11. A huge second on Cloud Atlas. The middle two stories are just about perfect, and the other aren’t too bad, either. Together, they’re great. (Although I do wonder why none of the reviews I read mentioned Riddley Walker – there’s even a pig at the start of the sixth story.)

    Also, Lamb is wicked funny. At the very least you’ll find out why jews have chinese food on Christmas.

    My System of the World story: checked The Confusion out from new releases at the Mechanics’ Institute in SF. Two weeks! That’s 90 pages a day, and I have a job and a two-year-old. I made to about 100, although I will go back and finish it eventually.

    And you come across a TV show called The Games, watch it. Aussie mokumentary about putting on the Olympics – very funny.

  12. I’d like to second Freedom and Necessity, up there in the second post. Although I had to read it twice in order to figure out what was going on in some parts of the beginning.

    For something on the lighter side, Terry Pratchett is a good recommendation. You can start with almost any book, but I think that Small Gods or Moving Pictures are good choices, or maybe Mort.

    And if you haven’t read Good Omens by Neil Gaiman and Terry Pratchett, I think you’d definitely enjoy it.

  13. I liked tron when I re-watched it on DVD. I can’t wait to show it to my kids. The oldest is 5, so we’ll probably watch it this year. Though I’m really most looking forward to showing him Star Wars eps IV-VI, then I and II, and then taking him to see III in the theater. He will be exactly the same age when the last one comes out as I was when the first one came out.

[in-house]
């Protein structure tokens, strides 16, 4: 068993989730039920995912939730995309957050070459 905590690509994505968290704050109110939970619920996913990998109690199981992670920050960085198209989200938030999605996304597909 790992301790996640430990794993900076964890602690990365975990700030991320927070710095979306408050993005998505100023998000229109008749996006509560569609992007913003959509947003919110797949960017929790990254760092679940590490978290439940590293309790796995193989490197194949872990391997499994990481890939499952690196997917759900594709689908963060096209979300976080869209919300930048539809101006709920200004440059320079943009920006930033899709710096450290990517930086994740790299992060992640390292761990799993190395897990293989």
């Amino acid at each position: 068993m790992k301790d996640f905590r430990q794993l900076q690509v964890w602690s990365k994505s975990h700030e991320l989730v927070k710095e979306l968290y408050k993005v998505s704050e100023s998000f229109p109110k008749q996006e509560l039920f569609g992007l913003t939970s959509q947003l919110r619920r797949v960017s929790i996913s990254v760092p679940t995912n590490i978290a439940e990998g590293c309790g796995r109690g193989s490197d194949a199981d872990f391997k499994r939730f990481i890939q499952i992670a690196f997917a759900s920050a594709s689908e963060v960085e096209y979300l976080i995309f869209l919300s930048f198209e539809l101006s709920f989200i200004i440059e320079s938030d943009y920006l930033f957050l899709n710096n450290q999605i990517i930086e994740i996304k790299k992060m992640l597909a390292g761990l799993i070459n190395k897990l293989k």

Anyway, as for books, (I’ll bite my tongue here and not slam any of the aforementioned books that I absolutely loath), my personal recommendation would be the Black Company books by Glen Cook. A highly underrated series. The term “gritty realism” has never been more overused nor more aptly applied than to these books. They’re just awesome. I’ve turned dozens of people onto them, and not a single complaint so far.

    After that, I’d recommend George Martin’s “Song of Ice and Fire” series. It’s epic. And if you start now (assuming you haven’t already read the first 3), you should finish them by the time the 4th one comes out….sometime in 2012, no doubt.

  14. ‘Sputnik Sweetheart’ by Haruki Murakami is simple and beautiful and complex and heartbreaking and wow. and it has a groovy name. check it out.

  15. I concur! Cloud Atlas by David Mitchell was the best read of the year. Still thinking about it.

    Other decent fiction:
    The Shadow of the Wind by Carlos Ruiz Zafon
    The Namesake by Jhumpa Lahiri
    Pattern Recognition by William Gibson (2003, but read in 2004)

    Movies:
    Hero
    Napolean Dynomite
    Garden State
    Eternal Sunshine of the Spotless Mind

Comments are closed.